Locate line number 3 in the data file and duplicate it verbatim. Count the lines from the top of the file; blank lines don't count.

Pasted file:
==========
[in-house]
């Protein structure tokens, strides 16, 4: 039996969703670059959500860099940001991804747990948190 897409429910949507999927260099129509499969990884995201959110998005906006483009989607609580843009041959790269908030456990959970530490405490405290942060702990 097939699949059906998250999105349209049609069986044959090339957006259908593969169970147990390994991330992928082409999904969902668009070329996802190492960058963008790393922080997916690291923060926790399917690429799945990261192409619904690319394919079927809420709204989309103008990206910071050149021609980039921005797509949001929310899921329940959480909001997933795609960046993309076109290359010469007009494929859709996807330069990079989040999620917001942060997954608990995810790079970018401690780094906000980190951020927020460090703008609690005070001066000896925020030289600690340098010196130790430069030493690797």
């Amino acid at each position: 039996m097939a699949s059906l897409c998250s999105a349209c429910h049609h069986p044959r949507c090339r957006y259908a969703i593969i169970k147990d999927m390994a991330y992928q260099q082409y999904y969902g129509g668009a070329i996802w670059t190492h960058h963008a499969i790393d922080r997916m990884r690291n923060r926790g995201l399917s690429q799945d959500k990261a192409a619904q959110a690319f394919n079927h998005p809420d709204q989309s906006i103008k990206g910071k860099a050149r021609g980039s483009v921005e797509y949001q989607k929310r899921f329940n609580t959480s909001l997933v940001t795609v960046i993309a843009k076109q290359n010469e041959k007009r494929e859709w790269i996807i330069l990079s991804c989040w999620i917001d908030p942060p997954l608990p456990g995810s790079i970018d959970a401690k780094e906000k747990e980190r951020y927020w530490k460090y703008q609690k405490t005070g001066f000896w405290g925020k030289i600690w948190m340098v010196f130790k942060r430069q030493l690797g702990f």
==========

């Amino acid at each position: 039996m097939a699949s059906l897409c998250s999105a349209c429910h049609h069986p044959r949507c090339r957006y259908a969703i593969i169970k147990d999927m390994a991330y992928q260099q082409y999904y969902g129509g668009a070329i996802w670059t190492h960058h963008a499969i790393d922080r997916m990884r690291n923060r926790g995201l399917s690429q799945d959500k990261a192409a619904q959110a690319f394919n079927h998005p809420d709204q989309s906006i103008k990206g910071k860099a050149r021609g980039s483009v921005e797509y949001q989607k929310r899921f329940n609580t959480s909001l997933v940001t795609v960046i993309a843009k076109q290359n010469e041959k007009r494929e859709w790269i996807i330069l990079s991804c989040w999620i917001d908030p942060p997954l608990p456990g995810s790079i970018d959970a401690k780094e906000k747990e980190r951020y927020w530490k460090y703008q609690k405490t005070g001066f000896w405290g925020k030289i600690w948190m340098v010196f130790k942060r430069q030493l690797g702990f």